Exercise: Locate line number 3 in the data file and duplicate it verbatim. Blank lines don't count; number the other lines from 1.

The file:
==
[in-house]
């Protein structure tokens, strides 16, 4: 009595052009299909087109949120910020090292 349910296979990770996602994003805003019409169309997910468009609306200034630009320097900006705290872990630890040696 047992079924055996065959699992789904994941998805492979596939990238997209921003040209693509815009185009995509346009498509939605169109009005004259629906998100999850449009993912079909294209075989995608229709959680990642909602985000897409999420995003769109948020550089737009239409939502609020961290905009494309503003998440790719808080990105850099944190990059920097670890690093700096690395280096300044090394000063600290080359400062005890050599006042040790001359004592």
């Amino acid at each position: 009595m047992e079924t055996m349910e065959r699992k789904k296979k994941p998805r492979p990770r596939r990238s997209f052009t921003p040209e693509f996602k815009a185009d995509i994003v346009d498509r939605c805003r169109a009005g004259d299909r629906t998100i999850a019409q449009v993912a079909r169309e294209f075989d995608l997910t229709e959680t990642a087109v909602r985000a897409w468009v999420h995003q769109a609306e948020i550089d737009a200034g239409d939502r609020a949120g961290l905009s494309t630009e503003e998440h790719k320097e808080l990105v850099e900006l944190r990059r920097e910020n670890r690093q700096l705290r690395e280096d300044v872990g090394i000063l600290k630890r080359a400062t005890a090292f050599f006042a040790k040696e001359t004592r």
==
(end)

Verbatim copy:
């Amino acid at each position: 009595m047992e079924t055996m349910e065959r699992k789904k296979k994941p998805r492979p990770r596939r990238s997209f052009t921003p040209e693509f996602k815009a185009d995509i994003v346009d498509r939605c805003r169109a009005g004259d299909r629906t998100i999850a019409q449009v993912a079909r169309e294209f075989d995608l997910t229709e959680t990642a087109v909602r985000a897409w468009v999420h995003q769109a609306e948020i550089d737009a200034g239409d939502r609020a949120g961290l905009s494309t630009e503003e998440h790719k320097e808080l990105v850099e900006l944190r990059r920097e910020n670890r690093q700096l705290r690395e280096d300044v872990g090394i000063l600290k630890r080359a400062t005890a090292f050599f006042a040790k040696e001359t004592r």